Local Food & Urban Agriculture Study

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The City is working on a Local Food & Urban Agriculture Study that will provide recommendations on how the organization's municipal tools (e.g. plans, policies, bylaws, grants, facilities, leases, services, and products) can be improved and aligned to support a more robust local food system. The goals of the study include identifying ways to enhance food security, increase capacity for food production, and generate economic benefits that stay within our community. A draft will be available soon... stay tuned!

Financial support for this project is provided by the Canada-Yukon Growing Forward 2 Fund and the Canadian Agriculture Partnership


Two public surveys and three focus group sessions have occurred to help inform the LFUAS:  

  • Public Survey #1 closed on September 2, 2016. The survey asked residents about how they participate in the local food system, challenges they've encountered with policies and regulations, and interests for future food pursuits. A total of 159 people responded. Read what people had to say in the summary linked below. 
  • Public Survey #2 closed on May 15, 2017. Questions covered a mix of topics including local food access and consumption, definitions for 'local', community gardens, and City compost. A total of 296 people responded. Read what people had to say in the summary linked below.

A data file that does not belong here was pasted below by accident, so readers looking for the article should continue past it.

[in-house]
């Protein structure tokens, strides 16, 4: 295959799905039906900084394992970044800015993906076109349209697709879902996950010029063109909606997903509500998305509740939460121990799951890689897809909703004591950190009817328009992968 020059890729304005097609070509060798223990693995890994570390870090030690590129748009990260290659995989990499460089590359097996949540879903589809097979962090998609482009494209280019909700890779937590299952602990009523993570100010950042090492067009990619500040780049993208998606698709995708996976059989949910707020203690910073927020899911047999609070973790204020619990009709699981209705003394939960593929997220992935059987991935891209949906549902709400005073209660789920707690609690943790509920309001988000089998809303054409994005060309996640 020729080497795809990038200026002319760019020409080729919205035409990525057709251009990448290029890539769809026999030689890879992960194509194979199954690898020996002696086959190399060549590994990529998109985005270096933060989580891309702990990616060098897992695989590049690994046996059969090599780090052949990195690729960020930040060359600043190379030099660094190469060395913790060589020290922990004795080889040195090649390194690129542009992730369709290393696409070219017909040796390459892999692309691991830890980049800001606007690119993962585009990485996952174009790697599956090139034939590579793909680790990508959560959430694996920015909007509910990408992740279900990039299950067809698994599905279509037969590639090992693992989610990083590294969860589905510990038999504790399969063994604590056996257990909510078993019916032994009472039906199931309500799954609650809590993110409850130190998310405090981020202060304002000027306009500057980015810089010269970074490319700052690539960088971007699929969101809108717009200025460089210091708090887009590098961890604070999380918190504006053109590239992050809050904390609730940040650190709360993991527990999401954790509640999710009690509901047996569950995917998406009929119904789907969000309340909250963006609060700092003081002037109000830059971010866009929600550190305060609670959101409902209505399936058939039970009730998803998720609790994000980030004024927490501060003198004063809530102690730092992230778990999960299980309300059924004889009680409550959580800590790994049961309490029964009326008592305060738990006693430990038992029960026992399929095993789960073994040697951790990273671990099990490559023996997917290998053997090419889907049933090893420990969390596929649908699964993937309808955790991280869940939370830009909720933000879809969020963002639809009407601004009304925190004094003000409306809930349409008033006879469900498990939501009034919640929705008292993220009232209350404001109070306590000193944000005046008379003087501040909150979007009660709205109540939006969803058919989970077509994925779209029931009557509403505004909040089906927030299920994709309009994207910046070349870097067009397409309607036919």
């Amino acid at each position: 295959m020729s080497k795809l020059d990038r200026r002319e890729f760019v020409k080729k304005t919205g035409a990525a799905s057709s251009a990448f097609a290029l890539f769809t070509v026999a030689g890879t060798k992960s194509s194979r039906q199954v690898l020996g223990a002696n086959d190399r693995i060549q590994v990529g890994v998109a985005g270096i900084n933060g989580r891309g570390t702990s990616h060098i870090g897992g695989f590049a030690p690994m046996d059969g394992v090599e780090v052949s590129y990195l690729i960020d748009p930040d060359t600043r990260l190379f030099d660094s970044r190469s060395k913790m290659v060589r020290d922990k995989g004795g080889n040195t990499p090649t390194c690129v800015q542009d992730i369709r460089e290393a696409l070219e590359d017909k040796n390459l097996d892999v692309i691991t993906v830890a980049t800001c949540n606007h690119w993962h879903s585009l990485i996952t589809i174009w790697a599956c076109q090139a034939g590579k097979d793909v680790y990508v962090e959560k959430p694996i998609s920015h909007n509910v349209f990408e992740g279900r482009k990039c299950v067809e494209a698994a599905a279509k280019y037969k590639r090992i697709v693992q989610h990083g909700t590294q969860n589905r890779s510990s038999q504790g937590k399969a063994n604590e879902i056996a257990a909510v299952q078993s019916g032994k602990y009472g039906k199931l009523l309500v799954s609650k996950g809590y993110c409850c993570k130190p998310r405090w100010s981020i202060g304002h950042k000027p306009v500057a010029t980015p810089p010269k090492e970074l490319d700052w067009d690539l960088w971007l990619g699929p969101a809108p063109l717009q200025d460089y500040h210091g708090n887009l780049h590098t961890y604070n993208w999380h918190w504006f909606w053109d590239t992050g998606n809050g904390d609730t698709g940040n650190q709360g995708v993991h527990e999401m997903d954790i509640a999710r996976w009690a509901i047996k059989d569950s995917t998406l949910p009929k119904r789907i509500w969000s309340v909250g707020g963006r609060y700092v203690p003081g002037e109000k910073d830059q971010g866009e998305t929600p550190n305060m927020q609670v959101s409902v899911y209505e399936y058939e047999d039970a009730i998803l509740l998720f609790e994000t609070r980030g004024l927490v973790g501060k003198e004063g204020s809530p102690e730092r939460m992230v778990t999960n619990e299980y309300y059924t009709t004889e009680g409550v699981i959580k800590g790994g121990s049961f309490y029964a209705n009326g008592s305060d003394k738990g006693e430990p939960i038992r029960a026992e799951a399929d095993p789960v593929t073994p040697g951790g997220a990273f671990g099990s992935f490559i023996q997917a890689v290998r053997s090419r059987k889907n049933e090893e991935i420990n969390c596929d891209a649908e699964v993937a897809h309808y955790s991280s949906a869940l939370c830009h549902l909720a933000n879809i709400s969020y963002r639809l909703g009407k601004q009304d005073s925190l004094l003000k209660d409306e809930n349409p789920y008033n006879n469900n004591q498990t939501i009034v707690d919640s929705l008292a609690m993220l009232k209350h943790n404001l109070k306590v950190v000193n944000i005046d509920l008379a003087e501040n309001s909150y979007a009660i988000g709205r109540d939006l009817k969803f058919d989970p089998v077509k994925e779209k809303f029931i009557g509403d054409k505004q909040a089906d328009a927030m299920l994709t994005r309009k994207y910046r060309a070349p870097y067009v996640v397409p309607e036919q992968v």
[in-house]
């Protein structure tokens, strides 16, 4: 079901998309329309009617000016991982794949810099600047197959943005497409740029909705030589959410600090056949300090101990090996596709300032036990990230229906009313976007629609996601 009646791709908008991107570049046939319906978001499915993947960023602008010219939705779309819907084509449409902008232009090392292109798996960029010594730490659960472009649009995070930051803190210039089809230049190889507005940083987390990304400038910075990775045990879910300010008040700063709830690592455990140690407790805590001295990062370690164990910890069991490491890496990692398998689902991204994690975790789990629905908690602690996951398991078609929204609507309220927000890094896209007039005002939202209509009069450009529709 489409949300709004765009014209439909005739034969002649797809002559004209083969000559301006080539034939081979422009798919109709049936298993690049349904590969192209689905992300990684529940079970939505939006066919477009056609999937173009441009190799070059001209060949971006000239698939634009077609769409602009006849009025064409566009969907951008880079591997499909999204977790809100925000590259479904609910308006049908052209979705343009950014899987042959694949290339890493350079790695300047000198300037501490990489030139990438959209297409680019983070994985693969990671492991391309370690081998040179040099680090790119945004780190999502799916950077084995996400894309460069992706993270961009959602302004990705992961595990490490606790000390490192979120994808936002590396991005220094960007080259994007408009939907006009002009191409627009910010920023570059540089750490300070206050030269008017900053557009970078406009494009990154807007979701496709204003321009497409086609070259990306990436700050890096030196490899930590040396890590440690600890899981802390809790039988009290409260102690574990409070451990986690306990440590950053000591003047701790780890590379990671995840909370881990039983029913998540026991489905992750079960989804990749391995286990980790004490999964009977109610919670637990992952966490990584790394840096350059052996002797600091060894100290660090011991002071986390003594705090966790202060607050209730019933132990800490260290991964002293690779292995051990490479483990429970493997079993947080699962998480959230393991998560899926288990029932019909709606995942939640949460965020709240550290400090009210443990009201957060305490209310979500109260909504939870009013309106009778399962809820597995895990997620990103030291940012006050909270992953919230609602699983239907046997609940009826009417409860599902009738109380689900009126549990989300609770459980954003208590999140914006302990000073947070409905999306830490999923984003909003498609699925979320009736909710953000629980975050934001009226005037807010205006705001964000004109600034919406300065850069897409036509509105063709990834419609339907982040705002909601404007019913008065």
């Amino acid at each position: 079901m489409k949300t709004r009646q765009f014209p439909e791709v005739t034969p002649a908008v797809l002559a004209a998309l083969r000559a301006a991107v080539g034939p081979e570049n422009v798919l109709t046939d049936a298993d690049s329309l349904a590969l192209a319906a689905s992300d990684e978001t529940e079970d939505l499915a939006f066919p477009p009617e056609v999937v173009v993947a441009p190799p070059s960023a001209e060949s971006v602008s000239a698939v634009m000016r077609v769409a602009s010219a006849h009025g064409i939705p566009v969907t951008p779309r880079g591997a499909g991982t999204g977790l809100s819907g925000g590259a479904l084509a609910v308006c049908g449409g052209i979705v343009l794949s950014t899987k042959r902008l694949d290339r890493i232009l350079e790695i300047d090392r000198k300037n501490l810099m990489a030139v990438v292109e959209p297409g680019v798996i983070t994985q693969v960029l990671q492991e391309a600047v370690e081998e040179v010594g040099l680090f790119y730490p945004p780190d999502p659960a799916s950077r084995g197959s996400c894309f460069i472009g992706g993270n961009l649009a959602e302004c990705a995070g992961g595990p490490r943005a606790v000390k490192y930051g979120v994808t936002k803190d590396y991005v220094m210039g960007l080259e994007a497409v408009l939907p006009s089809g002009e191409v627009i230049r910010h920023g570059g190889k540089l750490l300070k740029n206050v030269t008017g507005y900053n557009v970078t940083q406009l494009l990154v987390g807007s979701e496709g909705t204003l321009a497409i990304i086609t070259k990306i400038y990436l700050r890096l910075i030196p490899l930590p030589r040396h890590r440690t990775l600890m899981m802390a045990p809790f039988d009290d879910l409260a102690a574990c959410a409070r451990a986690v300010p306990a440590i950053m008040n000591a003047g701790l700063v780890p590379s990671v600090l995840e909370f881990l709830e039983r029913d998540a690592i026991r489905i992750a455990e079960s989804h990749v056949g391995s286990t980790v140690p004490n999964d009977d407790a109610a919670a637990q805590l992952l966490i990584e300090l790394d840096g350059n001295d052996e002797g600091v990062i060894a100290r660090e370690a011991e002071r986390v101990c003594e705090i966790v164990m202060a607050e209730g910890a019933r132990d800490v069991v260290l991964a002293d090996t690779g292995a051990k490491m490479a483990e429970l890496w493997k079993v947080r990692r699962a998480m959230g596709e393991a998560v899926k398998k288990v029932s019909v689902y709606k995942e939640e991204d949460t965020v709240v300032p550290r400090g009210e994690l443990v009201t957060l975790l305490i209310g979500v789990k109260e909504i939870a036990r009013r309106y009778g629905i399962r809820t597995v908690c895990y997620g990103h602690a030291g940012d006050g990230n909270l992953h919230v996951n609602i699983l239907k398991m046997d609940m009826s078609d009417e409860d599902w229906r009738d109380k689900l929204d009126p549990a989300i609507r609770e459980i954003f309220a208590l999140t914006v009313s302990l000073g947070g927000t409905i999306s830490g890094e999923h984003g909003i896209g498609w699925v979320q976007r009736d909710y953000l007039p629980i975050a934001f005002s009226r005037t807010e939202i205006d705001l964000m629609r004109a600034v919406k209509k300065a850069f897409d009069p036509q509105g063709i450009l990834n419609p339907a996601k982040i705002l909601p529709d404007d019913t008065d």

• Sessions 1 and 2: Two sessions were held in the fall of 2017. The first was to meet with hen owners to review and discuss current hen and coop regulations, and explore potential bylaw revisions. The second session was to meet with beekeepers to review existing regulations and discuss potential new allowances for beekeeping.
  • Session 3: A third session was held in the fall of 2019 in collaboration with the Commercial & Industrial Land Study to discuss the specific industry needs relating to indoor agriculture and processing.   

How is the City connected to local food? 

The City has a number of plans, bylaws, grants, and services that support and regulate different aspects of the food system. Below are just a few examples:

  • Community Economic Development Strategy: Goal 1, Activity F: Facilitate the development of an agriculture and food production strategy (pg. 11) 
  • Sustainability Plan: Goal: Resilient, Accessible, Food System (view progress) (pg. 37-38)
  • Official Community PlanObjective 17: Support local food production (pg. 71) 
  • Zoning Bylaw: Regulates land uses, including soil and non-soil based agriculture, and specifies development requirements and restrictions
  • Animal Control Bylaw: Regulates animal keeping and includes development regulations for hen coops
  • Environmental Grant: Provides financial support for initiatives that achieve sustainability goals, including food related projects
  • Land Leases: Land is accessible to community and gardening associations through low-cost lease agreements
  • Compost: Agriculture-grade compost is produced from organic waste and is available for sale at the Waste Management Facility 



Erica Beasley, Planner, erica.beasley@whitehorse.ca, (867) 668-8600  

DSCN3483editValleyview Community Greenhouse.